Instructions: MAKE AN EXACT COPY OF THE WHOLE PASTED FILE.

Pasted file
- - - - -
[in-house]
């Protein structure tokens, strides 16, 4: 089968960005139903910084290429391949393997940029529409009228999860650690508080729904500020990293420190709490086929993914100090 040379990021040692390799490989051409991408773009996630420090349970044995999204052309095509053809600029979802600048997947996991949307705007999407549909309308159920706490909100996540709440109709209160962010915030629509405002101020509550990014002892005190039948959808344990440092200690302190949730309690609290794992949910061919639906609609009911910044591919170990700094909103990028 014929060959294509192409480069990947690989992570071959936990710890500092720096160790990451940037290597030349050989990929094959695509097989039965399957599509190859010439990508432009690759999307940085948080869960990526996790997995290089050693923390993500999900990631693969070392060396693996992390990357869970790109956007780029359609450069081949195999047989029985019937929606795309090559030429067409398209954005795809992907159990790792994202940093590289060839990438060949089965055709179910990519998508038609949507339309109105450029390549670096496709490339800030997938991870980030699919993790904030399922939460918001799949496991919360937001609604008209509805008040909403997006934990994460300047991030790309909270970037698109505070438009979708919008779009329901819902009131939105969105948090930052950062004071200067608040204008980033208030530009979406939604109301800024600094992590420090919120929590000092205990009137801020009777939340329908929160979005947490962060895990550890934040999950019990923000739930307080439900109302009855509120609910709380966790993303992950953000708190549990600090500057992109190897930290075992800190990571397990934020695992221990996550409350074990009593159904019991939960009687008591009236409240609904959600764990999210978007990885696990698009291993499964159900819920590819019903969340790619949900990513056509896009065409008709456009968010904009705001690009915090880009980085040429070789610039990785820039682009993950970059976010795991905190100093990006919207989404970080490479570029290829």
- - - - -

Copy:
[in-house]
């Protein structure tokens, strides 16, 4: 089968960005139903910084290429391949393997940029529409009228999860650690508080729904500020990293420190709490086929993914100090 040379990021040692390799490989051409991408773009996630420090349970044995999204052309095509053809600029979802600048997947996991949307705007999407549909309308159920706490909100996540709440109709209160962010915030629509405002101020509550990014002892005190039948959808344990440092200690302190949730309690609290794992949910061919639906609609009911910044591919170990700094909103990028 014929060959294509192409480069990947690989992570071959936990710890500092720096160790990451940037290597030349050989990929094959695509097989039965399957599509190859010439990508432009690759999307940085948080869960990526996790997995290089050693923390993500999900990631693969070392060396693996992390990357869970790109956007780029359609450069081949195999047989029985019937929606795309090559030429067409398209954005795809992907159990790792994202940093590289060839990438060949089965055709179910990519998508038609949507339309109105450029390549670096496709490339800030997938991870980030699919993790904030399922939460918001799949496991919360937001609604008209509805008040909403997006934990994460300047991030790309909270970037698109505070438009979708919008779009329901819902009131939105969105948090930052950062004071200067608040204008980033208030530009979406939604109301800024600094992590420090919120929590000092205990009137801020009777939340329908929160979005947490962060895990550890934040999950019990923000739930307080439900109302009855509120609910709380966790993303992950953000708190549990600090500057992109190897930290075992800190990571397990934020695992221990996550409350074990009593159904019991939960009687008591009236409240609904959600764990999210978007990885696990698009291993499964159900819920590819019903969340790619949900990513056509896009065409008709456009968010904009705001690009915090880009980085040429070789610039990785820039682009993950970059976010795991905190100093990006919207989404970080490479570029290829």